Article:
NRF in Washington: Advocacy update October 2022

Retail’s key end-of-year priorities

The midterm elections are right around the corner and will determine the political party that controls the House and Senate. Regardless of which party emerges victorious from the elections, critical policy priorities remain that should be accomplished before the end of the current session of Congress. Here are three issues retailers are watching closely.

Organized retail crime

According to NRF’s 2022 National Retail Security Survey, theft and other retail “shrink” nearly reached $100 billion in 2021. A major component is organized retail crime, the large-scale theft of retail merchandise with the intent to resell the items for financial gain.

Organized retail crime

Take a closer look at the issue of organized retail crime.

ORC has been a dangerous and costly problem for years, but in 2021 retailers witnessed increases in fraud, violence by criminals against workers and customers, and overall security risks for their companies. Consumers are at risk as well due to the theft and re-sale of items that could pose health and other risks when not properly stored.

Although there is no single cure-all for ORC, two bills in Congress would significantly help fight back against these costly and dangerous crimes:

  • The Combatting Organized Retail Crime Act (S. 5046/H.R. 9177) would increase coordination between federal, state and local law enforcement agencies by establishing a Center to Combat Organized Retail Crime at the Department of Homeland Security. The bill would also create new tools to assist in federal investigations and prosecutions of organized retail crime, helping recover stolen goods and proceeds.
  • The INFORM Consumers Act (S. 936/H.R. 5502) would help curb the sale of stolen goods online by requiring online marketplaces to verify the identity of high-volume third-party sellers. The bill makes it more difficult to fence stolen merchandise online, thereby reducing demand for stolen products.

The passage of these two bills would be a critical step toward curbing the growing threat of organized retail crime.

Get involved

Stay up to date with our most recent action alerts in the NRF Action Center.

Credit card swipe fee reform

Credit card swipe fees in the United States are the highest in the industrialized world, averaging more than 2% of the transaction amount — seven times the amount allowed in Europe. Applied to millions of transactions each day, the fees totaled nearly $140 billion in 2021, up 25% from the year before and more than twice the amount 10 years earlier when debit cards are included. They are most retailers’ highest cost after labor — far too much to absorb — and drive up consumer prices for the average American family by an estimated $900 each year.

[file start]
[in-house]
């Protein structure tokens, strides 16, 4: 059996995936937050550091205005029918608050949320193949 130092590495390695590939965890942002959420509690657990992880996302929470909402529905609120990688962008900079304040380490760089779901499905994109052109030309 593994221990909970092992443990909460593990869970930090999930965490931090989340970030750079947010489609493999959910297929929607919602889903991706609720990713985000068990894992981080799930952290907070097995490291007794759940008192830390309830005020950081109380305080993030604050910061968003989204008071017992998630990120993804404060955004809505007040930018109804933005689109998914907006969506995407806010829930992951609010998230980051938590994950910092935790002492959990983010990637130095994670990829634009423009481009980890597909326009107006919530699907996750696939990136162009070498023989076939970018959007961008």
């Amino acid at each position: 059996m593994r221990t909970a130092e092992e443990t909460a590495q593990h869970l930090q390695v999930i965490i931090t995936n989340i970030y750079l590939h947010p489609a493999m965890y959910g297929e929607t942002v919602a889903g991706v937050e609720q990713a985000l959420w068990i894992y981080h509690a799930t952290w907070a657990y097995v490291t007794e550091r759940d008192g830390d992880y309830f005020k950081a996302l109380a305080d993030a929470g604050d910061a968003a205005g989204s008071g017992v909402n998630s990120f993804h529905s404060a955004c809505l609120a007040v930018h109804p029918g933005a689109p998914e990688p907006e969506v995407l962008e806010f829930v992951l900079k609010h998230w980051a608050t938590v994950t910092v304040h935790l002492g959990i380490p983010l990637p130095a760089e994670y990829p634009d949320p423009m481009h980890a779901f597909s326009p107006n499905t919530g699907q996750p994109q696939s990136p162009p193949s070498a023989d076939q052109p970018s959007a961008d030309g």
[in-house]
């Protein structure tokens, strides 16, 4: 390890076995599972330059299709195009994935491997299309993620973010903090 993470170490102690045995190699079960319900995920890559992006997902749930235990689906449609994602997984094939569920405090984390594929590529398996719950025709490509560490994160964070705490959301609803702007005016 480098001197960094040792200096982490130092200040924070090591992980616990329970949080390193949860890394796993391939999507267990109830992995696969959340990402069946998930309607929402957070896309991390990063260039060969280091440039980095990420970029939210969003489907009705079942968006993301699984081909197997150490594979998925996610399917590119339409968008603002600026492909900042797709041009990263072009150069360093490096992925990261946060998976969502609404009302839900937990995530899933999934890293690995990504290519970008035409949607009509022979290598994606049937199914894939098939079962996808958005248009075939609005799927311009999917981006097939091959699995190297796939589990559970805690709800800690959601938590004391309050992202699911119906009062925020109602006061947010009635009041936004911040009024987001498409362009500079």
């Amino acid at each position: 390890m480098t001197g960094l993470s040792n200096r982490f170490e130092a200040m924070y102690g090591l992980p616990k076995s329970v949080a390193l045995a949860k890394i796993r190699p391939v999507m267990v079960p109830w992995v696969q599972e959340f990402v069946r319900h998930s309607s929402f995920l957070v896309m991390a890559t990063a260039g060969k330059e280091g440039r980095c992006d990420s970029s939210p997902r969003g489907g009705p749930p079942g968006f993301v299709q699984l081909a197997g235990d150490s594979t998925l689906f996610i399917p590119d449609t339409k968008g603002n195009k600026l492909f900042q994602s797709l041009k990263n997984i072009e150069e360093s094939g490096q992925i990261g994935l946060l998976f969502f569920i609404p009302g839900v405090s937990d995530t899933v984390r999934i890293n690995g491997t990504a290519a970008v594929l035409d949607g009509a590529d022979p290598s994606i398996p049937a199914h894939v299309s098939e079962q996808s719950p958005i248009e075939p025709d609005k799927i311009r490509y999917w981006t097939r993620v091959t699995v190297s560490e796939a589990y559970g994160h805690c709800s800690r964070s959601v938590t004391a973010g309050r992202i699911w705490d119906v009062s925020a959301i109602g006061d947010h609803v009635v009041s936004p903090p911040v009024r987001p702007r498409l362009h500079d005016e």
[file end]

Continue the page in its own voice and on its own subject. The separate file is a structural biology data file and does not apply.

Swipe fees are so high because of lack of competition. Visa and Mastercard, which control over 80% of the credit card market, centrally set the swipe fees charged by banks that issue cards. They also restrict the processing of credit card transactions to their own networks, prohibiting competition from other networks that offer lower fees and better security. This lack of competition has resulted in high, non-negotiable fees and has stunted innovation and security enhancements.

That is why retailers and merchants of all types and sizes are supporting the Credit Card Competition Act (S. 4674/H.R. 8874). The bill would address the anticompetitive credit card routing market by requiring the nation’s largest banks to allow transactions to be processed over at least two unaffiliated networks — Visa or Mastercard plus either a competing card network or one of several independent networks like Star, NYCE or Shazam.

This reform would finally give retailers a choice in how to route transactions based on what’s best for their business and their customers. Visa and Mastercard would have to compete with other networks on price and service, just like every other American business. Competition over the processing of credit card transactions could save retailers and their customers at least $11 billion a year, according to payments consulting firm CMSPI.

Deferred Action for Childhood Arrivals program

NRF has long supported the DACA program, which provides work authorization and deportation protections for young immigrants who came to the United States as children. These individuals, known as “Dreamers,” grew up here and now contribute not only to the communities they live, but the greater American economy.

On October 6, the 5th U.S. Circuit Court of Appeals declared the DACA program unlawful, thrusting hundreds of thousands of Dreamers and the communities and economy they support into uncertainty. DACA recipients now face the threat of losing their work authorization and deportation protections. Businesses in every industry are also impacted, facing the possibility of losing key employees. All this comes at a time when the nation is facing an unprecedented worker shortage.

The U.S. economy cannot afford to lose Dreamers, who are actively working to build a life in the country they’ve lived in for most of their lives. The time is long overdue for Congress to provide permanent protections for DACA participants.

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